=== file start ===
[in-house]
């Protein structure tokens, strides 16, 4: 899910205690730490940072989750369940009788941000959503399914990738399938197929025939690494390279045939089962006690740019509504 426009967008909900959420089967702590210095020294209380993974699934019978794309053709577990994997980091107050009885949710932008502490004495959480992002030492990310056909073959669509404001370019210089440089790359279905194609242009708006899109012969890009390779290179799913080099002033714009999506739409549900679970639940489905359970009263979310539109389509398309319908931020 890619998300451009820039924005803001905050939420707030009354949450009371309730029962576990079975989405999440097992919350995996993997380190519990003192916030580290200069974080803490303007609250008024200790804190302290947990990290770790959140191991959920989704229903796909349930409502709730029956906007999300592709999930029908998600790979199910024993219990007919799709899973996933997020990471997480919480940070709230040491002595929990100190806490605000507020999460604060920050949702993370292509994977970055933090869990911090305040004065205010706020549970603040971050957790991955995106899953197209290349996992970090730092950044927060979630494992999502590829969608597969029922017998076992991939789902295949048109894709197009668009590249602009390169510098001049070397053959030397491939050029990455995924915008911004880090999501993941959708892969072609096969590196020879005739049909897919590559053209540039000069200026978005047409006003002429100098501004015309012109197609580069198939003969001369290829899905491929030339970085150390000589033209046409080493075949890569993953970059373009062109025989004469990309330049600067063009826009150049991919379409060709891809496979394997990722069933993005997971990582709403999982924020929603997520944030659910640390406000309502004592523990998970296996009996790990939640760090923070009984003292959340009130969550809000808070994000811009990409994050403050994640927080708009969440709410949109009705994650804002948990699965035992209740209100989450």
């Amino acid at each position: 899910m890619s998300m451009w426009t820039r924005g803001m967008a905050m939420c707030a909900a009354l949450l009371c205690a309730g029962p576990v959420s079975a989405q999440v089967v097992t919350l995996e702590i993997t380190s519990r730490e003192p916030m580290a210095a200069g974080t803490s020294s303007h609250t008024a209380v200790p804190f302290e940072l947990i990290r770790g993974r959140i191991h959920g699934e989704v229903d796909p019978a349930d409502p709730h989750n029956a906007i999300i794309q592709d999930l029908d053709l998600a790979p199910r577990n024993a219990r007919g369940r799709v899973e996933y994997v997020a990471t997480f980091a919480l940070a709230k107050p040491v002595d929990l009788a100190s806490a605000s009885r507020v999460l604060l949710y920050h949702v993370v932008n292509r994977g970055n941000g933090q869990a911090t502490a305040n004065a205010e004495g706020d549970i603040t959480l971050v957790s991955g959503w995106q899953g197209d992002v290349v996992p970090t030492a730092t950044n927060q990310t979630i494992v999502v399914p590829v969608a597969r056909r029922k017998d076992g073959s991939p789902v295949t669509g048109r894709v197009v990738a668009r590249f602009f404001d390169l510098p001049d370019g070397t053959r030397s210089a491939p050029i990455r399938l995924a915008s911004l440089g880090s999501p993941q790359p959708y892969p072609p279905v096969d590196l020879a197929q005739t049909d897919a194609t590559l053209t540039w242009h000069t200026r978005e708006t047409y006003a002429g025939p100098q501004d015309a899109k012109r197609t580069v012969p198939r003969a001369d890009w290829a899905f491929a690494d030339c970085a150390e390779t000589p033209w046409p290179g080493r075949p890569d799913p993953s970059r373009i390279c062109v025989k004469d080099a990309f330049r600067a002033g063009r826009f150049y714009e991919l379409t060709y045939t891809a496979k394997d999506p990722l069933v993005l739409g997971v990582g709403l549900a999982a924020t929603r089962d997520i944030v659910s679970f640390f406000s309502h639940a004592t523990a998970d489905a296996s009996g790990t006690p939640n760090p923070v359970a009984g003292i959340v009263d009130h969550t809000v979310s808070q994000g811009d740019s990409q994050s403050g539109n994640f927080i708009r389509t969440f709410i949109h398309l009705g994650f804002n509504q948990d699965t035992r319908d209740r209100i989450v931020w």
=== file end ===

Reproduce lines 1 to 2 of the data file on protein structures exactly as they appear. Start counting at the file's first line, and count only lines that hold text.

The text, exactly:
[in-house]
């Protein structure tokens, strides 16, 4: 899910205690730490940072989750369940009788941000959503399914990738399938197929025939690494390279045939089962006690740019509504 426009967008909900959420089967702590210095020294209380993974699934019978794309053709577990994997980091107050009885949710932008502490004495959480992002030492990310056909073959669509404001370019210089440089790359279905194609242009708006899109012969890009390779290179799913080099002033714009999506739409549900679970639940489905359970009263979310539109389509398309319908931020 890619998300451009820039924005803001905050939420707030009354949450009371309730029962576990079975989405999440097992919350995996993997380190519990003192916030580290200069974080803490303007609250008024200790804190302290947990990290770790959140191991959920989704229903796909349930409502709730029956906007999300592709999930029908998600790979199910024993219990007919799709899973996933997020990471997480919480940070709230040491002595929990100190806490605000507020999460604060920050949702993370292509994977970055933090869990911090305040004065205010706020549970603040971050957790991955995106899953197209290349996992970090730092950044927060979630494992999502590829969608597969029922017998076992991939789902295949048109894709197009668009590249602009390169510098001049070397053959030397491939050029990455995924915008911004880090999501993941959708892969072609096969590196020879005739049909897919590559053209540039000069200026978005047409006003002429100098501004015309012109197609580069198939003969001369290829899905491929030339970085150390000589033209046409080493075949890569993953970059373009062109025989004469990309330049600067063009826009150049991919379409060709891809496979394997990722069933993005997971990582709403999982924020929603997520944030659910640390406000309502004592523990998970296996009996790990939640760090923070009984003292959340009130969550809000808070994000811009990409994050403050994640927080708009969440709410949109009705994650804002948990699965035992209740209100989450």